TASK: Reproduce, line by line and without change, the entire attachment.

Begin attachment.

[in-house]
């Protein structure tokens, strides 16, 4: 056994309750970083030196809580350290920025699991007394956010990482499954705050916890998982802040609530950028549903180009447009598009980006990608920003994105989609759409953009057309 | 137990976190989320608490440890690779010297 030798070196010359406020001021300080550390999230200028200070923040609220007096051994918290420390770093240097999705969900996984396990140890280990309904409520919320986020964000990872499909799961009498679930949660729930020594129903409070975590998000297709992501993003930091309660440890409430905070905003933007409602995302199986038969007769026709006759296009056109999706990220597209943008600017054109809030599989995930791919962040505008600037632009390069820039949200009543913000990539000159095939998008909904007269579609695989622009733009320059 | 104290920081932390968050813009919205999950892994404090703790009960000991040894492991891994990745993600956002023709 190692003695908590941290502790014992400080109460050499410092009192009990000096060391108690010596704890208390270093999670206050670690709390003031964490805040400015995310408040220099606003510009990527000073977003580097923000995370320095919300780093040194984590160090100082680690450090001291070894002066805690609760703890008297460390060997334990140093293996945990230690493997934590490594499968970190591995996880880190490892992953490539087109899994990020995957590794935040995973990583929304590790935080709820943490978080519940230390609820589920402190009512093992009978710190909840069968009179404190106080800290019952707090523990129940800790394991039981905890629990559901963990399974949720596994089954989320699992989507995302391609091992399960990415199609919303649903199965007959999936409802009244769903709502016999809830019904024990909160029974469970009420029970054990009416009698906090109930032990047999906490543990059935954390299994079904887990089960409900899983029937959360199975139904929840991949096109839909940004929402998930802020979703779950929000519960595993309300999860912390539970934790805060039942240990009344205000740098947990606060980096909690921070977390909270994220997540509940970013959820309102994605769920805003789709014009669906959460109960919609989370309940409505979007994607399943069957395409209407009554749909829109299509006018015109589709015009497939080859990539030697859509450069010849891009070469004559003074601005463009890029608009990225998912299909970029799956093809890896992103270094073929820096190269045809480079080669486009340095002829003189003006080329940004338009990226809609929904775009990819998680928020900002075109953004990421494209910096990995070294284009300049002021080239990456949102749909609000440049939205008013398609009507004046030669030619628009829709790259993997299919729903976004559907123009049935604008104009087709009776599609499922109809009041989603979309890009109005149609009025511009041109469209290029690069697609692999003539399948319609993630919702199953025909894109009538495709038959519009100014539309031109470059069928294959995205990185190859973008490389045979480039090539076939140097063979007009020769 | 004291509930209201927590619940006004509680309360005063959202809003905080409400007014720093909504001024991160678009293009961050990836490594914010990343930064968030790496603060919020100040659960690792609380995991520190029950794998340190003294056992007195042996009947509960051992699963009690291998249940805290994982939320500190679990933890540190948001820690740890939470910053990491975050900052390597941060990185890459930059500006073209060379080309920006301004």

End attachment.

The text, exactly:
[in-house]
């Protein structure tokens, strides 16, 4: 056994309750970083030196809580350290920025699991007394956010990482499954705050916890998982802040609530950028549903180009447009598009980006990608920003994105989609759409953009057309 | 137990976190989320608490440890690779010297 030798070196010359406020001021300080550390999230200028200070923040609220007096051994918290420390770093240097999705969900996984396990140890280990309904409520919320986020964000990872499909799961009498679930949660729930020594129903409070975590998000297709992501993003930091309660440890409430905070905003933007409602995302199986038969007769026709006759296009056109999706990220597209943008600017054109809030599989995930791919962040505008600037632009390069820039949200009543913000990539000159095939998008909904007269579609695989622009733009320059 | 104290920081932390968050813009919205999950892994404090703790009960000991040894492991891994990745993600956002023709 190692003695908590941290502790014992400080109460050499410092009192009990000096060391108690010596704890208390270093999670206050670690709390003031964490805040400015995310408040220099606003510009990527000073977003580097923000995370320095919300780093040194984590160090100082680690450090001291070894002066805690609760703890008297460390060997334990140093293996945990230690493997934590490594499968970190591995996880880190490892992953490539087109899994990020995957590794935040995973990583929304590790935080709820943490978080519940230390609820589920402190009512093992009978710190909840069968009179404190106080800290019952707090523990129940800790394991039981905890629990559901963990399974949720596994089954989320699992989507995302391609091992399960990415199609919303649903199965007959999936409802009244769903709502016999809830019904024990909160029974469970009420029970054990009416009698906090109930032990047999906490543990059935954390299994079904887990089960409900899983029937959360199975139904929840991949096109839909940004929402998930802020979703779950929000519960595993309300999860912390539970934790805060039942240990009344205000740098947990606060980096909690921070977390909270994220997540509940970013959820309102994605769920805003789709014009669906959460109960919609989370309940409505979007994607399943069957395409209407009554749909829109299509006018015109589709015009497939080859990539030697859509450069010849891009070469004559003074601005463009890029608009990225998912299909970029799956093809890896992103270094073929820096190269045809480079080669486009340095002829003189003006080329940004338009990226809609929904775009990819998680928020900002075109953004990421494209910096990995070294284009300049002021080239990456949102749909609000440049939205008013398609009507004046030669030619628009829709790259993997299919729903976004559907123009049935604008104009087709009776599609499922109809009041989603979309890009109005149609009025511009041109469209290029690069697609692999003539399948319609993630919702199953025909894109009538495709038959519009100014539309031109470059069928294959995205990185190859973008490389045979480039090539076939140097063979007009020769 | 004291509930209201927590619940006004509680309360005063959202809003905080409400007014720093909504001024991160678009293009961050990836490594914010990343930064968030790496603060919020100040659960690792609380995991520190029950794998340190003294056992007195042996009947509960051992699963009690291998249940805290994982939320500190679990933890540190948001820690740890939470910053990491975050900052390597941060990185890459930059500006073209060379080309920006301004």